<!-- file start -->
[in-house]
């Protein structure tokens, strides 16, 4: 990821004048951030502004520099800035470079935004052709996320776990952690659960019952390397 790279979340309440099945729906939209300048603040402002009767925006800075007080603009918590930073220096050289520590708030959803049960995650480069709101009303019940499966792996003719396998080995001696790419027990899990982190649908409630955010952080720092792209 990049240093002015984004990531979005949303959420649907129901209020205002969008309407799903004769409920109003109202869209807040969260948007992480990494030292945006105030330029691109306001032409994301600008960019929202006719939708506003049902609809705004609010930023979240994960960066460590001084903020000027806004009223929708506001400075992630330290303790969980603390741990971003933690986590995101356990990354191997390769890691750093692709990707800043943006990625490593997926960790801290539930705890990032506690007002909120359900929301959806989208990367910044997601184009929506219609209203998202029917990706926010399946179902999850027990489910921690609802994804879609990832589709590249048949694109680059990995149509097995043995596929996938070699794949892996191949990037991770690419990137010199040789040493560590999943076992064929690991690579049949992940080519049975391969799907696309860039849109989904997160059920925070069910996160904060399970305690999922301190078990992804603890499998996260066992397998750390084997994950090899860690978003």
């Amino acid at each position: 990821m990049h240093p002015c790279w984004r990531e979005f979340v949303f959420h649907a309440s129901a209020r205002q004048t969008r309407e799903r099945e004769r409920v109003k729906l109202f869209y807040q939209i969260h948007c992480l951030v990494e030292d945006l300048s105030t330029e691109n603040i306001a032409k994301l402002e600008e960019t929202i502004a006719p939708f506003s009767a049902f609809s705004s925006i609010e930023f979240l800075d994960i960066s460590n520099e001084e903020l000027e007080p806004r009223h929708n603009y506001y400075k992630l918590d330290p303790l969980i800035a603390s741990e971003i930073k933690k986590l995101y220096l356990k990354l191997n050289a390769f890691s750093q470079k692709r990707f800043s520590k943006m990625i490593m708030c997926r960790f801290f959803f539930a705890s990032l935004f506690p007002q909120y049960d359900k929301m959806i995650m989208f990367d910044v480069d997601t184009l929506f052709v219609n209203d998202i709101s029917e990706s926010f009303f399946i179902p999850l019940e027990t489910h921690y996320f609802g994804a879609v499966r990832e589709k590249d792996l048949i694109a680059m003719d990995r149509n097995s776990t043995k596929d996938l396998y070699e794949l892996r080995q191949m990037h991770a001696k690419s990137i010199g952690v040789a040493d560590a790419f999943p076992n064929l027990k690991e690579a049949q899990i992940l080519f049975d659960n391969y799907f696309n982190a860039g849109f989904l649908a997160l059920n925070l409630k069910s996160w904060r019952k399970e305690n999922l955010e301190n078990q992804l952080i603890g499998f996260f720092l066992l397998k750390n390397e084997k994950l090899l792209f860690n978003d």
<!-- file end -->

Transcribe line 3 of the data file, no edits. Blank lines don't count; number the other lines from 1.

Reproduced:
């Amino acid at each position: 990821m990049h240093p002015c790279w984004r990531e979005f979340v949303f959420h649907a309440s129901a209020r205002q004048t969008r309407e799903r099945e004769r409920v109003k729906l109202f869209y807040q939209i969260h948007c992480l951030v990494e030292d945006l300048s105030t330029e691109n603040i306001a032409k994301l402002e600008e960019t929202i502004a006719p939708f506003s009767a049902f609809s705004s925006i609010e930023f979240l800075d994960i960066s460590n520099e001084e903020l000027e007080p806004r009223h929708n603009y506001y400075k992630l918590d330290p303790l969980i800035a603390s741990e971003i930073k933690k986590l995101y220096l356990k990354l191997n050289a390769f890691s750093q470079k692709r990707f800043s520590k943006m990625i490593m708030c997926r960790f801290f959803f539930a705890s990032l935004f506690p007002q909120y049960d359900k929301m959806i995650m989208f990367d910044v480069d997601t184009l929506f052709v219609n209203d998202i709101s029917e990706s926010f009303f399946i179902p999850l019940e027990t489910h921690y996320f609802g994804a879609v499966r990832e589709k590249d792996l048949i694109a680059m003719d990995r149509n097995s776990t043995k596929d996938l396998y070699e794949l892996r080995q191949m990037h991770a001696k690419s990137i010199g952690v040789a040493d560590a790419f999943p076992n064929l027990k690991e690579a049949q899990i992940l080519f049975d659960n391969y799907f696309n982190a860039g849109f989904l649908a997160l059920n925070l409630k069910s996160w904060r019952k399970e305690n999922l955010e301190n078990q992804l952080i603890g499998f996260f720092l066992l397998k750390n390397e084997k994950l090899l792209f860690n978003d």